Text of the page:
Increasingly, communities are turning to technology to help solve problems that the police are unable—or unwilling—to attend to. So that’s what I did: I went online, joining an increasing number of people who are using local networks to solve crimes that have affected them, such as robberies, reckless driving, and even plant theft.
One in 10 posts on the neighbor-networking site Nextdoor is related to crime and policing matters. I had nearly 800 neighbors on that platform and was also in several neighborhood groups on Facebook, whose members totaled 74,000. In all, my description of the attack on Zoey was shared hundreds of times. By circulating information about it, my neighbors and I were participating in a ritual that is modern only in terms of the technology it now relies on.
In the UK, as in other places, collective action is filling a gap left by a diminishing police presence. A significant reason for this is that budget cuts have forced a decline of nearly 23% in the police workforce, according to Unison, the country’s largest union. London’s Metropolitan Police has been the worst affected, with over 3,000 jobs lost between 2012 and 2016. This includes 3,350 jobs for community support officers—a role created specifically to make the police more visible. These officers had been brought in to work with the community, says Menaal Munshey, a criminologist with the United Nations. “But because of the cuts, that link has been broken. And the community feels like it’s on its own.”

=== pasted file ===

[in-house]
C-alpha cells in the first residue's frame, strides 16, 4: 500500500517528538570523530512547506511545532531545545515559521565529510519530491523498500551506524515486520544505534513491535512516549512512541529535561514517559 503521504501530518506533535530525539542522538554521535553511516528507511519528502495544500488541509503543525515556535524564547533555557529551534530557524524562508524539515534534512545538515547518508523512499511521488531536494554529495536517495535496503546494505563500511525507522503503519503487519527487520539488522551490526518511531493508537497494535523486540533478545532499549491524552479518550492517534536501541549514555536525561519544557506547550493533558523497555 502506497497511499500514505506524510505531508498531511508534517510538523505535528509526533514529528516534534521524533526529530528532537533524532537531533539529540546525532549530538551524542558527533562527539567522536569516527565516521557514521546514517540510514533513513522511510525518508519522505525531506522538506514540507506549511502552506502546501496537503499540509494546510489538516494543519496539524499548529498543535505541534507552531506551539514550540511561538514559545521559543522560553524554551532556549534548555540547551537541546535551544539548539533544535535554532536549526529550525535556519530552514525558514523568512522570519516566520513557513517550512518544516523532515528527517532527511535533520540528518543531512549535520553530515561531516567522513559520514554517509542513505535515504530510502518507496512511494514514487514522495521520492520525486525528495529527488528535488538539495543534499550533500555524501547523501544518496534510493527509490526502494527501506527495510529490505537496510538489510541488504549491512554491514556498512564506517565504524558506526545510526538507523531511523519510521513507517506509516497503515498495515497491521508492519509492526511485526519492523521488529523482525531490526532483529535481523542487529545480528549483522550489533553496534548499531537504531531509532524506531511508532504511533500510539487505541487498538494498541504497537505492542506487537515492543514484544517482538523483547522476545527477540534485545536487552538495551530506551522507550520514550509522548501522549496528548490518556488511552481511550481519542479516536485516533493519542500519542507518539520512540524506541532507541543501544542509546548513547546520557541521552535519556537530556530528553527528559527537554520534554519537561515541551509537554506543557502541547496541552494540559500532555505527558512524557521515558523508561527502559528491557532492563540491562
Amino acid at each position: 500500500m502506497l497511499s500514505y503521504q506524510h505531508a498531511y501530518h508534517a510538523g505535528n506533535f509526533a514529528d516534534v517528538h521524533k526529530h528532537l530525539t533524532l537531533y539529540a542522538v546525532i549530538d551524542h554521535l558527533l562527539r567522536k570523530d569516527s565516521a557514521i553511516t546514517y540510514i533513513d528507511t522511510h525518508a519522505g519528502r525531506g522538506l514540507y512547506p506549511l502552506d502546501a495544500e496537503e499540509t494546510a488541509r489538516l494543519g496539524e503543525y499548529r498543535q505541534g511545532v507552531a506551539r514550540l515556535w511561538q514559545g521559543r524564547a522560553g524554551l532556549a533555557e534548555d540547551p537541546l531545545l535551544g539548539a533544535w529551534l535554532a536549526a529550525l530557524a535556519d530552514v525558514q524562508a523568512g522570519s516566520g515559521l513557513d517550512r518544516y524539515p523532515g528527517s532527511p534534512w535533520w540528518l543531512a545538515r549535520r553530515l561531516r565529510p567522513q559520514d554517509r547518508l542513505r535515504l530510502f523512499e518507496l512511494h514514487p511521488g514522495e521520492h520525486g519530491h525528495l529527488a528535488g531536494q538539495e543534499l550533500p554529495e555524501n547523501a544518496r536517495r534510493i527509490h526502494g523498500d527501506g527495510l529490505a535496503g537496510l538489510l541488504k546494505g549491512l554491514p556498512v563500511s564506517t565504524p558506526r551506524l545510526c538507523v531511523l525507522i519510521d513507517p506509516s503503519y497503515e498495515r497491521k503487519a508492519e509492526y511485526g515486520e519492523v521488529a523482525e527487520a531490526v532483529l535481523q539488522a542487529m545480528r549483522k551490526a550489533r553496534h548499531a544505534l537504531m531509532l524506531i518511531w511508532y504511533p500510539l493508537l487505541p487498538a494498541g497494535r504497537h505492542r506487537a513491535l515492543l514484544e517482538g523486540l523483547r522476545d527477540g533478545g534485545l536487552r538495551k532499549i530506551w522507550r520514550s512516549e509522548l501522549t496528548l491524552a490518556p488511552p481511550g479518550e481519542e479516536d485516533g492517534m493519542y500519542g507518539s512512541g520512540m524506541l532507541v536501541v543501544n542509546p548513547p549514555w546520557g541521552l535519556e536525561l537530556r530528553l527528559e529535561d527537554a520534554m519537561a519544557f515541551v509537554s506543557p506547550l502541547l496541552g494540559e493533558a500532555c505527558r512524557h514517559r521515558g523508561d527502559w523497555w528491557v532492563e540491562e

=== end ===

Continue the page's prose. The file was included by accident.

That frustration is likely why anonymous tipsters opted to reach out to me, a complete stranger, rather than go to the police. Previous appeals to the police had apparently fallen on deaf ears.
Of course, such information sharing isn’t always a good thing. A study published last year by Dutch academics Ronald van Steden and Shanna Mehlbaum confirmed what is already observed: neighborhood groups have “undesirable social and moral by-products” such as discrimination, stigmatization, exclusion of strangers, and excessive social control. “If people are constantly encouraged to be aware of anything and anyone ‘out-of-the-ordinary’, such a process may slowly but surely open the doors for harsh surveillance practices to creep into people’s normal lives. This, in turn, stimulates the erection of a digital pillory, a witch-hunt for (assumed) paedophiles, exclusive forms of ‘stranger danger’ and other potential for voyeuristic mob activism. It is not difficult to recognise that democratic values of openness, tolerance and mutual respect are at stake here.”